Capital Gazette Victims Honored

First Amendment Memorial Unveiled in Annapolis 

By Kathy Knotts 

On a blistering hot June morning, hundreds gathered to witness the unveiling of the Guardians of the First Amendment Memorial in downtown Annapolis. The solemn occasion marked the third anniversary of the murders of five Capital Gazette staffers June 28, 2018. It was the largest killing of journalists in American history and came during a period when negativity toward the press was at an all-time high. 

 The memorial sits on a plaza at the corner of Compromise and Newman Streets with an oak tree at its center. A brick wall contains the words of the First Amendment along with a replica of the June 28 front page of the Capital Gazette. Five pillars surround the memorial, honoring the lives of Gerald Fischman, Rob Hiaasen, John McNamara, Rebecca Smith, and Wendi Winters.  

The project was supported by the Caucus of African American Leaders and was initiated by the Dr. Martin Luther King, Jr. Committee and is a collaboration between state and local governments as well as community organizations, nonprofits, and individual donors.  

The Caucus selected the concept, hired the design and construction firm, and secured project funding. The State of Maryland and Anne Arundel County provided grants. The City of Annapolis also provided funding as well as the location on City property. 

“Today, it feels right to be together in remembrance of our loss and in our continuing and shared grief,” said Annapolis Mayor Gavin Buckley. “We are gathered to dedicate this memorial, which I hope you’ll return to and use as a place of reflection to honor the Guardians of the First Amendment: Gerald Fischman, Rob Hiaasen, John McNamara, Rebecca Smith and Wendi Winters.”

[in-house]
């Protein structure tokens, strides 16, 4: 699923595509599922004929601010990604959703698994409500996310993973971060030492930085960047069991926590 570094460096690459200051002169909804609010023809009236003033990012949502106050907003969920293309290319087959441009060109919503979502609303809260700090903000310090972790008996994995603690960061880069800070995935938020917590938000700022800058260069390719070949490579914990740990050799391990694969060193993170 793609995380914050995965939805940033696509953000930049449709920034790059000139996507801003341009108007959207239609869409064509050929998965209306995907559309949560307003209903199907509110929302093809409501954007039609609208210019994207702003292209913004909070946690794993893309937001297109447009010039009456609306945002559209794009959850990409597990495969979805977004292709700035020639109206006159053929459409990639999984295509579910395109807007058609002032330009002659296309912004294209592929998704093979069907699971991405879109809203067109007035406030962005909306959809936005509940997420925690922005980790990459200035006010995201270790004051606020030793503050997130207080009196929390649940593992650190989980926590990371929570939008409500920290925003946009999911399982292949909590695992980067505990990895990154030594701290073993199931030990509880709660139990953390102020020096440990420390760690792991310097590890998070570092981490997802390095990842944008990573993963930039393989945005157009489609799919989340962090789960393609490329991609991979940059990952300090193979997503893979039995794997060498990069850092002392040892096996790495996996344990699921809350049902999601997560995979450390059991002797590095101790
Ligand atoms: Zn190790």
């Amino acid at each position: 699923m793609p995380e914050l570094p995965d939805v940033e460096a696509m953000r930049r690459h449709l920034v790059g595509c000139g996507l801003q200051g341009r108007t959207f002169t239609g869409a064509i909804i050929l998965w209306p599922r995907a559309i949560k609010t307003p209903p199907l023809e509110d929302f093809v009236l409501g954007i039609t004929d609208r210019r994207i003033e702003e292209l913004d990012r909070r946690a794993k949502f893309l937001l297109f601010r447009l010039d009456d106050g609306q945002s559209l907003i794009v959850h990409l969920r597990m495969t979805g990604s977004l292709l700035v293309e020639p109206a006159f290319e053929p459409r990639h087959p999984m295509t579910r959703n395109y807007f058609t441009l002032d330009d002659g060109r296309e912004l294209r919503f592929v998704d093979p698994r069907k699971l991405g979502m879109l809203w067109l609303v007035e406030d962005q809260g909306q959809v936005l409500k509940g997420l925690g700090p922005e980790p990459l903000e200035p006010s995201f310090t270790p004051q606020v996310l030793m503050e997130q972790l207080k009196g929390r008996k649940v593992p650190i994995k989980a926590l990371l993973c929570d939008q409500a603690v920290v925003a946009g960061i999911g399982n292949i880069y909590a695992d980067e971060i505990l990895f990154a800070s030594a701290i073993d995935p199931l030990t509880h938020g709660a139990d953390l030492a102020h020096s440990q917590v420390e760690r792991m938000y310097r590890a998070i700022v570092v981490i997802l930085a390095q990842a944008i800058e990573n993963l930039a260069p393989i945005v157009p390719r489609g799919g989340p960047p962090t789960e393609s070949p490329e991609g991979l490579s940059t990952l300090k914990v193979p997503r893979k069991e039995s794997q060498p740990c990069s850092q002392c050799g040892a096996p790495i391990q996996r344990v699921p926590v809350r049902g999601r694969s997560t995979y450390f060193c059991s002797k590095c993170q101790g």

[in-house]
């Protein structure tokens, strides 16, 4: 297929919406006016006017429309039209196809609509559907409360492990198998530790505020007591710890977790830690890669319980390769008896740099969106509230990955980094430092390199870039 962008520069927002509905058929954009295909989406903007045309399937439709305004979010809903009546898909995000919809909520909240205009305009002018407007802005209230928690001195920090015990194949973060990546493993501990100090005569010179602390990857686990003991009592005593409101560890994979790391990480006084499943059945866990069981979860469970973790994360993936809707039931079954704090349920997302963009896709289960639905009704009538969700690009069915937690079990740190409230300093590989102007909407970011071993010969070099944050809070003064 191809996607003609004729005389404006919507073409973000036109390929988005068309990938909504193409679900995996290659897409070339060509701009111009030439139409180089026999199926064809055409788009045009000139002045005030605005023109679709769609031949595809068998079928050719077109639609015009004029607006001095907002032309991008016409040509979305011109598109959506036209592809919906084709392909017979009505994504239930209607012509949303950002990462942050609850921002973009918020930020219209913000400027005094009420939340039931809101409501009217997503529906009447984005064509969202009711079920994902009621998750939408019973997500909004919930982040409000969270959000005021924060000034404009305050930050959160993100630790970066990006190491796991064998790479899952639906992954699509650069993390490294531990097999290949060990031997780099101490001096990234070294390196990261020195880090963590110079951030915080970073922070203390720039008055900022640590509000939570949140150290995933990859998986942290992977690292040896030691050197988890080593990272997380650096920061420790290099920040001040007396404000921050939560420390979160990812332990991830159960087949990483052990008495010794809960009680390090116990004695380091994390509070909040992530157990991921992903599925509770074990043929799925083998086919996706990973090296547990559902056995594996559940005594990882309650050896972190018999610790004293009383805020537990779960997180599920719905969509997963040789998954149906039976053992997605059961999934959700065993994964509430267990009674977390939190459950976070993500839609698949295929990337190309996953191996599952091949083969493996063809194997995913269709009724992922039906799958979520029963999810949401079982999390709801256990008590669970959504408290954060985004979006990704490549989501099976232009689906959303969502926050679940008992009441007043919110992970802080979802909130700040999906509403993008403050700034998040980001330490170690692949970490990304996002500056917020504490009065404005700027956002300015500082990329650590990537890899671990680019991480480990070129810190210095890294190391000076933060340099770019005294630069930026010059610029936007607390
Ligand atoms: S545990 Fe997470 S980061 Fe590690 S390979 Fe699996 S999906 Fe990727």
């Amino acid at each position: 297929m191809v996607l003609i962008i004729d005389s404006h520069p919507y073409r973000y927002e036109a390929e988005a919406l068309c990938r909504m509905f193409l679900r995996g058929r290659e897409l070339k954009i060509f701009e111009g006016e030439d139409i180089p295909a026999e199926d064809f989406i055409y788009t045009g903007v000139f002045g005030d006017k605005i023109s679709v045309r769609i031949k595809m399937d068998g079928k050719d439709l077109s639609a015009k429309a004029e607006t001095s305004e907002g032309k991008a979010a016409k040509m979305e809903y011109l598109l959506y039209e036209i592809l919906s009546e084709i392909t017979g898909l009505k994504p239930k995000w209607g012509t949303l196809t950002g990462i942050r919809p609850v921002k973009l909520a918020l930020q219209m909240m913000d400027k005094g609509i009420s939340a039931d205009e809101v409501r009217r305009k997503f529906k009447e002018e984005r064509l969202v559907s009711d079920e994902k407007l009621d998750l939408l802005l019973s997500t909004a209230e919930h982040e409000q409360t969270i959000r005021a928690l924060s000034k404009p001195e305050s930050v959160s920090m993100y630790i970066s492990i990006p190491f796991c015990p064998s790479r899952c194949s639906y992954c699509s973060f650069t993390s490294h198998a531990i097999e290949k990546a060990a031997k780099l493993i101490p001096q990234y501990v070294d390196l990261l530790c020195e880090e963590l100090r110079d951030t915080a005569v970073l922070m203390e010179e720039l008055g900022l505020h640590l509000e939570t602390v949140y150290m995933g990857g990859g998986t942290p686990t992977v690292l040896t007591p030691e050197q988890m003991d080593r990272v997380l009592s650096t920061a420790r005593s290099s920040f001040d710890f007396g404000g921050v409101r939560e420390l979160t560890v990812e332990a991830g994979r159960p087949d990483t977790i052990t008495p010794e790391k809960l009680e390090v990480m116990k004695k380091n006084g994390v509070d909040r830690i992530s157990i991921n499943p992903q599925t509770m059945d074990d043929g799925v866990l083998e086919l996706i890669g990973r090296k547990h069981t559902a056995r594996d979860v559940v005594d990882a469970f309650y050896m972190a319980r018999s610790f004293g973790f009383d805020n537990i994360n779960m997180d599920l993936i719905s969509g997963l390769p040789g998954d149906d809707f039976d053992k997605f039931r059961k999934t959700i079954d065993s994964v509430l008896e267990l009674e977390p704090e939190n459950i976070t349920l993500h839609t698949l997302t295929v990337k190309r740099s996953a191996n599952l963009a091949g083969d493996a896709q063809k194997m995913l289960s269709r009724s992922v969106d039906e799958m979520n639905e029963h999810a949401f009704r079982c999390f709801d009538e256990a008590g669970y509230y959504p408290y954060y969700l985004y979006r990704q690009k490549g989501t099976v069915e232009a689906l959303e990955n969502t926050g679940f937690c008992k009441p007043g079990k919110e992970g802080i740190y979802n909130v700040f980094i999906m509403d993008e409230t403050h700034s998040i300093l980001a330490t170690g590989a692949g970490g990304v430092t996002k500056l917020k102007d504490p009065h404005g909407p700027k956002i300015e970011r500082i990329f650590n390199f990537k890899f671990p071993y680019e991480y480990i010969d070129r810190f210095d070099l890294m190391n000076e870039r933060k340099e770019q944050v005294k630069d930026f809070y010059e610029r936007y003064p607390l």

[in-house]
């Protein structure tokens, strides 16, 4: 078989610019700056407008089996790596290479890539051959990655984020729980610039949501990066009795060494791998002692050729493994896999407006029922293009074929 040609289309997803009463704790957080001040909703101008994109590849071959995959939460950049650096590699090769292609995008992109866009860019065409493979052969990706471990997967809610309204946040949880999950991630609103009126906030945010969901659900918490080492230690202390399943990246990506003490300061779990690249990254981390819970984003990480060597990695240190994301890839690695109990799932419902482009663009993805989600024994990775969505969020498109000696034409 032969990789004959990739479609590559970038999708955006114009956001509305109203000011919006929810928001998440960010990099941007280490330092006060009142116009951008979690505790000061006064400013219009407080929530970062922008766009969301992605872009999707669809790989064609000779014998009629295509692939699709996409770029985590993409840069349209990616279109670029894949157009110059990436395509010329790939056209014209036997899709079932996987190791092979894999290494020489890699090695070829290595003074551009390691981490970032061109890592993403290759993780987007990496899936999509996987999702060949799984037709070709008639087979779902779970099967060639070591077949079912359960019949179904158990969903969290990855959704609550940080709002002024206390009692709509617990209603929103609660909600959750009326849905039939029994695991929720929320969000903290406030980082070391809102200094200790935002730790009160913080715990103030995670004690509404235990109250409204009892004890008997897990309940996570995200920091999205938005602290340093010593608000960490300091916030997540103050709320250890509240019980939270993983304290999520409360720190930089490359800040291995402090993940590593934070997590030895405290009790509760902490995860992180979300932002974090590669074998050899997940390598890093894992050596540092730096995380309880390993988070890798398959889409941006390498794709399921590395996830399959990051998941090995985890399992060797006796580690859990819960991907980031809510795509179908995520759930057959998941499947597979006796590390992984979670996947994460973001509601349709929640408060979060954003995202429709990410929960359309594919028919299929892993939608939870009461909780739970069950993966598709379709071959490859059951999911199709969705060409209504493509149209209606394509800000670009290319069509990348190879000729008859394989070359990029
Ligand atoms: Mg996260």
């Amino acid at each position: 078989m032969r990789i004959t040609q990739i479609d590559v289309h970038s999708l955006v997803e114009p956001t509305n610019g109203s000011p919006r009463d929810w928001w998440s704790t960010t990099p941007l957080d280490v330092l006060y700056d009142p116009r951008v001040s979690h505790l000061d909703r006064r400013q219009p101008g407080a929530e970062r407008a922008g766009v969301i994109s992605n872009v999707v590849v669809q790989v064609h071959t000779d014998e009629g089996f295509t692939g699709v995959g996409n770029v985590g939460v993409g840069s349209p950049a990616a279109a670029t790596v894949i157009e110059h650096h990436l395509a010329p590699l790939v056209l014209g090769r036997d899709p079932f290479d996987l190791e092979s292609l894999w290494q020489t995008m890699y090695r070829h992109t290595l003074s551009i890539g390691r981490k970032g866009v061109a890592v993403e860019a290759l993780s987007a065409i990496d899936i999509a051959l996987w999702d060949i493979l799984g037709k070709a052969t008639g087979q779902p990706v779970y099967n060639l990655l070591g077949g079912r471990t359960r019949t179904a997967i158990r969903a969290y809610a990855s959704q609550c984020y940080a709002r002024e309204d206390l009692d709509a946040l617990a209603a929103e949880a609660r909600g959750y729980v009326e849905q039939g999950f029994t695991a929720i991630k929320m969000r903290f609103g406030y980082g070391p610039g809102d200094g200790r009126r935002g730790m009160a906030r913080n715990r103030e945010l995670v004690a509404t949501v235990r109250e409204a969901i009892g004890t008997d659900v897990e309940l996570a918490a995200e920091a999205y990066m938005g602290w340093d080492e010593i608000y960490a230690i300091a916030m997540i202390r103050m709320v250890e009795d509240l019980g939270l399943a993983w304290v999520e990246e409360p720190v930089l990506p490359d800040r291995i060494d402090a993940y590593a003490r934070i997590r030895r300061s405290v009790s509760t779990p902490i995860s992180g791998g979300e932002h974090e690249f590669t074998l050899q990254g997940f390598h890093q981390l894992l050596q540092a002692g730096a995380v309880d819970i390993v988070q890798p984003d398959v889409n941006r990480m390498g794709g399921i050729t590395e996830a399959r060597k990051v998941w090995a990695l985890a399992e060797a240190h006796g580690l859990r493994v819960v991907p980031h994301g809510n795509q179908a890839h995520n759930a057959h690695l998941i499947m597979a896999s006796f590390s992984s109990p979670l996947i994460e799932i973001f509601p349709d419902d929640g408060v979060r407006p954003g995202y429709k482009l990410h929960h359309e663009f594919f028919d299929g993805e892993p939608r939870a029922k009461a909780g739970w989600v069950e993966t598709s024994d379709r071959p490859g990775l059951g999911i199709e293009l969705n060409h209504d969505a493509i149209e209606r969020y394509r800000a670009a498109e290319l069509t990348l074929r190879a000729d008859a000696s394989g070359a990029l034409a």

“Mayor Buckley and County Executive Pittman are to be commended for creating a memorial that will remind future generations of the importance of the First Amendment,” said Carl Snowden, convener of the Caucus of African American Leaders and emcee of the event. “The journalists who died three years ago were guardians of this precious right and this memorial will stand the test of time and their lives were not in vain.” 

Authors and former Baltimore Sun journalists David Simon (best known as creator of HBO’s “The Wire”) and Laura Lippman delivered remarks. Survivors of the shooting, journalists and family members of the victims spoke as did elected officials including Maryland House Speaker Adrienne Jones, County Executive Steuart Pittman and Mayor Gavin Buckley.  

“This memorial will inspire future generations of Annapolis visitors to pause and ponder the sacrifices made by five brave Americans in defense of a newspaper, in defense of a free press, and in defense of the foundation of our democracy,” said Pittman. 

Speakers also included journalist Phil Davis, who survived the attack and live-tweeted reports from the newsroom, and former Capital editor Rick Hutzell, who said he continues to mourn the loss of his friends but reminded those gathered that the memories aren’t there “in these bricks… but in the hearts of those who loved them.” Tribune Publishing, which owns The Capital, was bought by Alden Global Capital, a hedge fund company last month. Hutzell, editor Chase Cook and reporter Danielle Ohl have all left the newspaper after accepting voluntary buyouts. 

The sanity trial for the accused gunman, Jarrod Ramos, began this week.